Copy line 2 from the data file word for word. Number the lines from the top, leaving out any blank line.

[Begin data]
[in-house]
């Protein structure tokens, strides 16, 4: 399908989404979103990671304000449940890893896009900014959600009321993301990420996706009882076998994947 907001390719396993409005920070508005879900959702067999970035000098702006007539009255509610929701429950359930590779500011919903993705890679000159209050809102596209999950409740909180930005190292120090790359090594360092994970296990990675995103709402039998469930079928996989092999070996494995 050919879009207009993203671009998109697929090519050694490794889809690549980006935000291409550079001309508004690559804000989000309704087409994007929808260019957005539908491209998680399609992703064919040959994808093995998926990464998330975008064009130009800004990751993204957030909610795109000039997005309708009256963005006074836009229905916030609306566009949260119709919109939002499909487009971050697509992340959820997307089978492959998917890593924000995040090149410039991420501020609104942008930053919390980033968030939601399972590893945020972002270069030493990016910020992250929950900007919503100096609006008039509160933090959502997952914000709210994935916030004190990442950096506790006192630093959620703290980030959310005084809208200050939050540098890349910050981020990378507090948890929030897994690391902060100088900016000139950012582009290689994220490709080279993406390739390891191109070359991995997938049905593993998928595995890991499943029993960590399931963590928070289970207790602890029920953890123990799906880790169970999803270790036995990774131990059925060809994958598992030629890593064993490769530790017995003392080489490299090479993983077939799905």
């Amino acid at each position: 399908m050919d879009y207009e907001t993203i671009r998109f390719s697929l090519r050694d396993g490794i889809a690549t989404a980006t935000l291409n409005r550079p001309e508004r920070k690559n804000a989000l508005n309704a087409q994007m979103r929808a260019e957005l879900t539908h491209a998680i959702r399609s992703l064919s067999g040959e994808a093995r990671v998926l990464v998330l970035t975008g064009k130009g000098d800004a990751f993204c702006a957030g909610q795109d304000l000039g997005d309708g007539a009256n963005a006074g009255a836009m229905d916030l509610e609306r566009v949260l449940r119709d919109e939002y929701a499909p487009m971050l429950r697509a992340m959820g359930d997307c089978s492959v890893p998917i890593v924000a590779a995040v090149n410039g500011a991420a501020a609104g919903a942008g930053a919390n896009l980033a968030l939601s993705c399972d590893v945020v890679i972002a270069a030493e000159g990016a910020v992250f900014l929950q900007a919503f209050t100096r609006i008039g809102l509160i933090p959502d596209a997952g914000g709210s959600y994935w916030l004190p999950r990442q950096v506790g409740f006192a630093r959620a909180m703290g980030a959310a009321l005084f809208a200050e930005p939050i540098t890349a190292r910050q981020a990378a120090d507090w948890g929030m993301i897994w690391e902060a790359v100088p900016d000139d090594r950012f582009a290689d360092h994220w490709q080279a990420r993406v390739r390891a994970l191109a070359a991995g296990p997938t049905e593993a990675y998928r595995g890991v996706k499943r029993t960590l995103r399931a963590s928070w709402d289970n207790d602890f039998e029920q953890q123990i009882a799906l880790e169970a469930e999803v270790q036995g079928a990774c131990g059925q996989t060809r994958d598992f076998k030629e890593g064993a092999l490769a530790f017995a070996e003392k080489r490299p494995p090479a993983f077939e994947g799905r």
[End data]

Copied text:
């Protein structure tokens, strides 16, 4: 399908989404979103990671304000449940890893896009900014959600009321993301990420996706009882076998994947 907001390719396993409005920070508005879900959702067999970035000098702006007539009255509610929701429950359930590779500011919903993705890679000159209050809102596209999950409740909180930005190292120090790359090594360092994970296990990675995103709402039998469930079928996989092999070996494995 050919879009207009993203671009998109697929090519050694490794889809690549980006935000291409550079001309508004690559804000989000309704087409994007929808260019957005539908491209998680399609992703064919040959994808093995998926990464998330975008064009130009800004990751993204957030909610795109000039997005309708009256963005006074836009229905916030609306566009949260119709919109939002499909487009971050697509992340959820997307089978492959998917890593924000995040090149410039991420501020609104942008930053919390980033968030939601399972590893945020972002270069030493990016910020992250929950900007919503100096609006008039509160933090959502997952914000709210994935916030004190990442950096506790006192630093959620703290980030959310005084809208200050939050540098890349910050981020990378507090948890929030897994690391902060100088900016000139950012582009290689994220490709080279993406390739390891191109070359991995997938049905593993998928595995890991499943029993960590399931963590928070289970207790602890029920953890123990799906880790169970999803270790036995990774131990059925060809994958598992030629890593064993490769530790017995003392080489490299090479993983077939799905």